Keeping Our Children Safe in the Sun
As a parent, part of our job is to constantly worry about the safety of our children. Are they eating the right foods, getting enough exercise, are they on target with their developmental milestones… oh, there is so much to worry about! How about we put one of those worries to bed now with some important information to help get you through the summer! How do we choose the right sunscreen for our child? After reading the information below, you will be able to make an informed decision that is best for your child. Yay… one less thing to worry about.
How do I prevent sunburn?
Of course, the best way to prevent sunburn is to stay out of the sun, but how realistic is that? Besides, being out in the sun safely, is good for us. Try to limit your time in the sun when it’s at its peak hours, 10:00am-4:00pm. The next best option is to wear protective clothing which covers the majority of the skin. Who wears pants and long sleeves during the summer in the heat? So, that brings us to a good sunscreen.
There are two types of sunscreen.
- Organic: which absorbs UV radiation and converts it to a small amount of heat. Examples include cinnamates, salicylates and benzophenones.
- Inorganic: which reflects and scatters UV radiation. Examples include titanium dioxide and zinc oxide. Inorganic sunscreens are typically less irritating to skin. Good to know for use on children!
There are also sunscreens that contain insect repellent and you may think you are getting a great two for one, but the science doesn’t back it up. Sunscreen needs to be applied generously and often. Insect repellant should be used sparingly and less frequently.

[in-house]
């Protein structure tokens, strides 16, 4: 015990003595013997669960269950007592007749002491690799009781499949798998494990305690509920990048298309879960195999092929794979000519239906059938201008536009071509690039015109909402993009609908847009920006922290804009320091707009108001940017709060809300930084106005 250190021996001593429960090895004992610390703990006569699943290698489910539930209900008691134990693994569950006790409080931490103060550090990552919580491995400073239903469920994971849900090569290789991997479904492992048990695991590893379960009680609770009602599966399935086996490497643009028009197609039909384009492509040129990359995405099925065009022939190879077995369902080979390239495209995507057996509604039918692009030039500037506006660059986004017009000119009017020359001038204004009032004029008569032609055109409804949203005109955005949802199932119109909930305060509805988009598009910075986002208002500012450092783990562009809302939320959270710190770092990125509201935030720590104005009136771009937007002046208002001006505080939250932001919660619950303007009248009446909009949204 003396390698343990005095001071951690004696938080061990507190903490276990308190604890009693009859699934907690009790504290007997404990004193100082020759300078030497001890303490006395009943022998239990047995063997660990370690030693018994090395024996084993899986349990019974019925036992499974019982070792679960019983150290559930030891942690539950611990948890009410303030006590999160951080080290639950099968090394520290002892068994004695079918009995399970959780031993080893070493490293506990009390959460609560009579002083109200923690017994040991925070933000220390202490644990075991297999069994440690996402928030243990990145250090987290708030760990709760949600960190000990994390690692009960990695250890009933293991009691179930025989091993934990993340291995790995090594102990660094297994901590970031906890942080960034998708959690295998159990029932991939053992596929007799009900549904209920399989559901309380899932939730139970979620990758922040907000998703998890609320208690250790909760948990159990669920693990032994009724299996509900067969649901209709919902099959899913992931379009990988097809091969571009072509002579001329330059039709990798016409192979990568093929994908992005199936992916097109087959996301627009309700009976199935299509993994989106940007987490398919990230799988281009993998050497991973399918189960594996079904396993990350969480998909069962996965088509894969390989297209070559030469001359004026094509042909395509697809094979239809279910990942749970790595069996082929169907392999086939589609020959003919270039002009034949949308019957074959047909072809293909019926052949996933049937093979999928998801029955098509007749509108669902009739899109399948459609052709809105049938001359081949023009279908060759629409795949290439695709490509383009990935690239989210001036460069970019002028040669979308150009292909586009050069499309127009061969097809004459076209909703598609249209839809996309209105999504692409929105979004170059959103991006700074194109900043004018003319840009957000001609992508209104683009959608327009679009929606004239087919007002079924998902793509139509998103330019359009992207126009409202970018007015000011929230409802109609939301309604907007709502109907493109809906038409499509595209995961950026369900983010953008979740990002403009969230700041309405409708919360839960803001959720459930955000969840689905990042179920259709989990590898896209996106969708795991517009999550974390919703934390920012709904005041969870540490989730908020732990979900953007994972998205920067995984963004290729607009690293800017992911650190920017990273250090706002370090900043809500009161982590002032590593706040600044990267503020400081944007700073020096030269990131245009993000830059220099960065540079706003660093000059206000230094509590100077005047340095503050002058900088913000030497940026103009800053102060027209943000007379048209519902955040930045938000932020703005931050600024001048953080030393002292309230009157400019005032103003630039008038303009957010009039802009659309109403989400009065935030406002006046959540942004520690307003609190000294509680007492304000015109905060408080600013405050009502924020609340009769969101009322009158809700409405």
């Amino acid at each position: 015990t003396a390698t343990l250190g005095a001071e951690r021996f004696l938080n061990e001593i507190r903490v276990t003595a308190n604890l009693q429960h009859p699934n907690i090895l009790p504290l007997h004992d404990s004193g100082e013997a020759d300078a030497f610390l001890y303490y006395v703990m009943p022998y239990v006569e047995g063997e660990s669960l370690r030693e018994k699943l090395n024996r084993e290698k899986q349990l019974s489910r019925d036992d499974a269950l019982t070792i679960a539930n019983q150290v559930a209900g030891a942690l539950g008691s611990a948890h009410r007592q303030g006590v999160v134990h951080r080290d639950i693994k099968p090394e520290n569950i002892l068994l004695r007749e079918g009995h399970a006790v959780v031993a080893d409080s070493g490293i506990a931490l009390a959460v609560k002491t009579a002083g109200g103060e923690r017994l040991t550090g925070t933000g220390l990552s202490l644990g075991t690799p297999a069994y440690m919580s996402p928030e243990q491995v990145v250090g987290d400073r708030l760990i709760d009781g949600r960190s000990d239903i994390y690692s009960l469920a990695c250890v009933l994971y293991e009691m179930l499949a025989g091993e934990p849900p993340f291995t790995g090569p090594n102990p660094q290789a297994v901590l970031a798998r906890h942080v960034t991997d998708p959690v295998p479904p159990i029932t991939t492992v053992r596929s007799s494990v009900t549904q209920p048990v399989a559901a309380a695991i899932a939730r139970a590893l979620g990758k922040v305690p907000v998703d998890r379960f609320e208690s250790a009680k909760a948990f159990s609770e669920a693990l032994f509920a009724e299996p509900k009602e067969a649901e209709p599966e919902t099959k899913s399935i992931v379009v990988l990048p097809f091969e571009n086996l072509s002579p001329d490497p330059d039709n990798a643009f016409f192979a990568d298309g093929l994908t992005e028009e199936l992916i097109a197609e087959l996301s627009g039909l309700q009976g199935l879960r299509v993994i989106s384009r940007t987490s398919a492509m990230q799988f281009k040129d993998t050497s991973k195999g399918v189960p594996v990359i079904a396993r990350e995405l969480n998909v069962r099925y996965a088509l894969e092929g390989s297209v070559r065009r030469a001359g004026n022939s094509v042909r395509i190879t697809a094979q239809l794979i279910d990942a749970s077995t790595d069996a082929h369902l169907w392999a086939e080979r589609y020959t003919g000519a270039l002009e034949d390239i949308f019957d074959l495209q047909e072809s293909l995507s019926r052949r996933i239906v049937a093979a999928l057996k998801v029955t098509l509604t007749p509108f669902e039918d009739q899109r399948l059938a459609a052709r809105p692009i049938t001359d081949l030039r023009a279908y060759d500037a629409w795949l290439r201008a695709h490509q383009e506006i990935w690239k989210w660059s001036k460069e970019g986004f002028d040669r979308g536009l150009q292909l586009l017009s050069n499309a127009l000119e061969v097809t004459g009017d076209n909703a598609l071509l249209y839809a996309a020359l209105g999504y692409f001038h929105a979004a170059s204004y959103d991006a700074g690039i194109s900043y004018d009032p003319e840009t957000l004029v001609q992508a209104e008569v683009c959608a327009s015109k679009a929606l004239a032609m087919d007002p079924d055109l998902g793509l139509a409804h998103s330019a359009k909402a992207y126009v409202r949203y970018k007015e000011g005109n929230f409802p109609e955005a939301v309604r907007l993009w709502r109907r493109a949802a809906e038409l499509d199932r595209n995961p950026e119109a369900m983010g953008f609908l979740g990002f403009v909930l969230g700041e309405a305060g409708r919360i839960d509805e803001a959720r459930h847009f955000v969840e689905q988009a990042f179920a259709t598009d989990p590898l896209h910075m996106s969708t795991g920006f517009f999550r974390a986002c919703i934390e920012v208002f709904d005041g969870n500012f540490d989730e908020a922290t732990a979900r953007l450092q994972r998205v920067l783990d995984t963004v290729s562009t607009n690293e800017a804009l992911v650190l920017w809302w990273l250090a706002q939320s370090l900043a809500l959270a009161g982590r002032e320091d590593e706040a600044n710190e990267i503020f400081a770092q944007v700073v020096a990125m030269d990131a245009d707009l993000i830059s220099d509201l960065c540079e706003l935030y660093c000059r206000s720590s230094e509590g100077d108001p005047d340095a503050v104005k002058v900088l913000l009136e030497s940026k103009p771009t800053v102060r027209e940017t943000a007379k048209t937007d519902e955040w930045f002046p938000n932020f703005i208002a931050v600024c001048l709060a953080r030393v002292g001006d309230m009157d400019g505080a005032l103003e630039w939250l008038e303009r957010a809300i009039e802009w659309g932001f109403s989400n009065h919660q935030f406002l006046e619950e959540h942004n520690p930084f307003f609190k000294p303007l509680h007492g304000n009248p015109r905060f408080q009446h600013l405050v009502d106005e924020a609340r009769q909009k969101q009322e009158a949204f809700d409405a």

Types of Applications
- Creams: good for dry skin.
- Lotions: preferred for application on large areas.
- Gel: for scalps with thin to no hair.
- Stick: useful for around the eyes.
- Spray: easy to apply on children. Use a generous and even coating. Don’t spray around the face and if spraying outside, make note of which way the wind is blowing. So as to not blow it back in the child’s face.
Other important notables
- An SPF of 30+ is best. A higher SPF does not necessarily give you more protection. Sunscreens with SPFs greater than 50 provide only a small increase in UV protection. High-number SPFs last the same amount of time as low-number SPFs.
- If you are going to be in the water, remember to reapply sunscreen every 30 minutes to stay safe. Use a water-resistant, broad-spectrum sunscreen. Water-resistant sunscreen typically lasts up to 40 minutes in the water. It still must be reapplied.
- Do NOT use sunscreen on an infant birth to six months. It is best to just keep them out of the sun. Babies have super sensitive skin and the best option is to avoid direct sunlight. Keep them under a sun umbrella, under the hood of a stroller, or some type of canopy for protection.
- Use sunscreen year-round. Some believe you can only get sunburned in the summer, that is false. Also, don’t let the clouds fool you! The UV rays are still present on a cloudy day.
- Apply sunscreen 15 minutes before going outside.
- Stay out of direct sunlight whenever possible.
The top 10 sunscreens for children 6 months and up
- Neutrogena Pure and Free Baby SPF 50
- Blue Lizard Australian Sunscreen Baby SPF 30
- Aveeno Baby Continuous Protection Zinc Oxide Mineral Sunscreen SPF 50
- Babyganics Mineral-Based Baby Sunscreen Lotion SPF 50
- Garnier Ambre Solaire SPF 50 Resisto Swim Kids Spray
- Banana Boat Baby Tear-Free Sting-Free Lotion Spray Sunscreen Broad Spectrum SPF 50
- Banana Boat Kids Continuous Spray Sunscreen Spf 50+ Water Resistant
- La Roche-Posay Anthélios Dermo-Pediatrics Spray SPF50+
- Neutrogena Wet Skin Kids Sunscreen Spray Broad Spectrum SPF 70+
- Aloe Gator Sun Care Lil Gator Continuous Spray SPF 50
Summing it up
Now we know to not use sunscreen on infants less than six months old, not to use any sunscreen with less than an SPF of 30, reapply every 30-minutes, use water-resistant when going into the water, and choose the right application that is best for you and your child.
Author: Belinda Davis ©2019